Jewish Journal

Confirming many Jews’ worst fear: Toulouse killer targeted Jews

by Brad A. Greenberg

March 22, 2012 | 9:48 pm

It’s the news that many Jews were fearing since they heard that a gunmen had murdered four people at a Jewish school in France: The gunman targeted them because they were Jewish.

The deaths were tragic and immediately shook Jews across the Diaspora, not just those in France, when they seemed random. For LA Jews, the scene evoked painful memories of the North Valley JCC shooting in 1999. But the fact that the gunman wasn’t just some sadist who got off on murdering humans but was in it for the Jewish targets, that touched a deep nerve for a historically persecuted people.

Mohammed Merah, the self-proclaimed killer, jumped to his death today after a long standoff with police. JTA reports on the motives of the al Qaeda wannabe:

According to Gueant, Merah told French police he killed the Jewish students at the Ozar Hatorah school in revenge for Palestinian children killed in Gaza, and had killed three French soldiers for serving in Afghanistan. Police found videos he took of the killings with a camera hung around his neck, according to reports.

A top Homeland Security official briefed American Jewish school leaders Wednesday on ways to improve school security and assured them:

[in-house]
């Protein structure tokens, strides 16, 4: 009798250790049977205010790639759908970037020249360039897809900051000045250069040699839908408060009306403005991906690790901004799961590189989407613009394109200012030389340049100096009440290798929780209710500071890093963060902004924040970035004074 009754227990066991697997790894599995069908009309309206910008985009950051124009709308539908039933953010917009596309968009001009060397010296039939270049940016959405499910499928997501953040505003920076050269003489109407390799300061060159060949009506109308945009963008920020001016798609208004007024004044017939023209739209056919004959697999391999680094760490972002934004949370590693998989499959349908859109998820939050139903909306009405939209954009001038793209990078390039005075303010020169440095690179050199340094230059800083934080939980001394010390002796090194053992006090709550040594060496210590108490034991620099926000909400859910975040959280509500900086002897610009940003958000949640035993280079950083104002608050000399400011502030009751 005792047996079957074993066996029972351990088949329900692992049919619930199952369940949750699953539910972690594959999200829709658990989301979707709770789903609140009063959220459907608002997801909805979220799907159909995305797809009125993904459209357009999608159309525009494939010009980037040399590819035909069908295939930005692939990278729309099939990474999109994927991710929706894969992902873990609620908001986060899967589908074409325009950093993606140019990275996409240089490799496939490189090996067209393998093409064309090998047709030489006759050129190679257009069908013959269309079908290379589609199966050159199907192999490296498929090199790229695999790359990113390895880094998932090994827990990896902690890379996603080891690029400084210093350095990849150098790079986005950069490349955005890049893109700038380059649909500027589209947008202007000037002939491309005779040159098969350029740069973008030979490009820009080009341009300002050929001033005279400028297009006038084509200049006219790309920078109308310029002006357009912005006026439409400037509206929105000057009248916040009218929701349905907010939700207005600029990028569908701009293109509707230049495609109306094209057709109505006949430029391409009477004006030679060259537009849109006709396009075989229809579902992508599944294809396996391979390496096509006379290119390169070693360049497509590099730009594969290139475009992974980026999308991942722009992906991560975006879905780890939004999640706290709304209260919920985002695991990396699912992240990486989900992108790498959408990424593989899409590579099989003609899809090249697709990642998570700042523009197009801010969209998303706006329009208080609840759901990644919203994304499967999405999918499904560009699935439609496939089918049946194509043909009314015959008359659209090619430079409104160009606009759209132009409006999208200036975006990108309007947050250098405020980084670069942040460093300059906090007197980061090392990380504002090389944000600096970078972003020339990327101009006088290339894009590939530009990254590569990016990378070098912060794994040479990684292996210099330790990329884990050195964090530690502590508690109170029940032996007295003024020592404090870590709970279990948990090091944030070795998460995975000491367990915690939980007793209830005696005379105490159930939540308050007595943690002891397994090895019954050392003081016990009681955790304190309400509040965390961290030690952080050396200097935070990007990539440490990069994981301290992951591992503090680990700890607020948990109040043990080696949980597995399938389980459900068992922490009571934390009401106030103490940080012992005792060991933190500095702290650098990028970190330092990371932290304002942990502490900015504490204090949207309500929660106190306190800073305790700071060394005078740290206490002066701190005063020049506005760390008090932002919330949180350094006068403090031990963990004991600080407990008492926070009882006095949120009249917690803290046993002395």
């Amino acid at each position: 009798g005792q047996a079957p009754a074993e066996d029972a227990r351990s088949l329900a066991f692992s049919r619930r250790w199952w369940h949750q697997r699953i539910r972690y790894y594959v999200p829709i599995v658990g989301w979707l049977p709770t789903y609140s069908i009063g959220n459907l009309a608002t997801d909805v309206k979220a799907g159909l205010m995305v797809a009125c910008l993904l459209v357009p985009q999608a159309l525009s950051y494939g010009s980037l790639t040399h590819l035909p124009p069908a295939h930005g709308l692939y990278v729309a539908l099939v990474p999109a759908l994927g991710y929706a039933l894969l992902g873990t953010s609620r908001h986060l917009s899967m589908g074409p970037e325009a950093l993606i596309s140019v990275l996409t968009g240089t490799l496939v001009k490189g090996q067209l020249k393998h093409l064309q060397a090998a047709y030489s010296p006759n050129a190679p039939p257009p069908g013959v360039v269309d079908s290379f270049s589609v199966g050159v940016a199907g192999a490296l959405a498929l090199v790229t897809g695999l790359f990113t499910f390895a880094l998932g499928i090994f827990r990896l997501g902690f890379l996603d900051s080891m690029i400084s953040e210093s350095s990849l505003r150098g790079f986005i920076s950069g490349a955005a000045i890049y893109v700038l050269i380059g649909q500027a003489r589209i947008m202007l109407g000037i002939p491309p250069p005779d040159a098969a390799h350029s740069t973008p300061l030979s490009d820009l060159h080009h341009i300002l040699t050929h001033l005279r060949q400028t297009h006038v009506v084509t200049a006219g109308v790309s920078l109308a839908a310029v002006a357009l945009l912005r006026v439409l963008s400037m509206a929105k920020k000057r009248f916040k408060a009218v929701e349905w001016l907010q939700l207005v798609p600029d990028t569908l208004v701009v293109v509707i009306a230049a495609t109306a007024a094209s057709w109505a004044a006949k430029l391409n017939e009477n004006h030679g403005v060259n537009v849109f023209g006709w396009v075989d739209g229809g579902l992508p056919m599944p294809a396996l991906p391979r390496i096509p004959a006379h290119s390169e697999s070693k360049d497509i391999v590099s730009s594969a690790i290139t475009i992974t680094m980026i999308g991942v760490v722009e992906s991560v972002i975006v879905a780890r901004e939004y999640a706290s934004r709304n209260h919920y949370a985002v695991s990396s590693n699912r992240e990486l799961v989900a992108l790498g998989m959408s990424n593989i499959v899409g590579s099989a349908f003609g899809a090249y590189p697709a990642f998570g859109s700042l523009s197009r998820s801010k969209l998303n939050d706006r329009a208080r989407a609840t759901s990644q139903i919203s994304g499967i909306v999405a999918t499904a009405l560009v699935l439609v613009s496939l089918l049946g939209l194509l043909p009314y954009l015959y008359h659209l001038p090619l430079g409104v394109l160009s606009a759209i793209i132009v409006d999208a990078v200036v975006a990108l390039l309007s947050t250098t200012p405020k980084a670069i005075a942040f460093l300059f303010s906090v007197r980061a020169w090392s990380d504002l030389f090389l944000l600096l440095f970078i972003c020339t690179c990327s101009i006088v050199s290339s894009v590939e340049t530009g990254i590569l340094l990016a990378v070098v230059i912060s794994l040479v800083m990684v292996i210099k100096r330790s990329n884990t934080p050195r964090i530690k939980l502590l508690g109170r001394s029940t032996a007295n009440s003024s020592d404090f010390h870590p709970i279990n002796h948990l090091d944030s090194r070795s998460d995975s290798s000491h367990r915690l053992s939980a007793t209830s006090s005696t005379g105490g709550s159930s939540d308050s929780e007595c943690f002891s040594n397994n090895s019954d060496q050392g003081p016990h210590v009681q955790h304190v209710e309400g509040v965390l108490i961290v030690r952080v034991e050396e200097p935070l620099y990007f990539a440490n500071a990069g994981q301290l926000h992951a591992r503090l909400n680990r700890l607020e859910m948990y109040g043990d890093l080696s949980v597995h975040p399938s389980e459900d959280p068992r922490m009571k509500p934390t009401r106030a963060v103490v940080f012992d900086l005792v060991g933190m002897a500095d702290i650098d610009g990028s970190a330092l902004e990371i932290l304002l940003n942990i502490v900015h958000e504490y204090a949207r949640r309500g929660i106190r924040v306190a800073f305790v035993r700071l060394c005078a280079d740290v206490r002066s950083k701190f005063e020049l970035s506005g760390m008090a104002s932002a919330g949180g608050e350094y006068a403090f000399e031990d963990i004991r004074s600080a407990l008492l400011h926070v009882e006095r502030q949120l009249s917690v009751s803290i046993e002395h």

“There is no imminent or specific threat regarding the American Jewish community,” he said. “We will remain concerned about the lone wolf and those that are acting independent of organized groups.”

But many Jews are still unsettled, as is understandably often the case after a prominent anti-Semitic attack. And with Merah being categorized as part of a new cadre of terrorists—the “al Qaeda-inspired lone wolves”—I’m not sure that everyone is comforted by the knowledge that Homeland Security knows of no “imminent or specific threat.” I think that the chief concern is the unpredictability of the attacks.

The inability to be on guard that follows from such indefiniteness is probably particularly difficult for Jews, who, after all, are no strangers to feelings of an ever-present threat to their existence.

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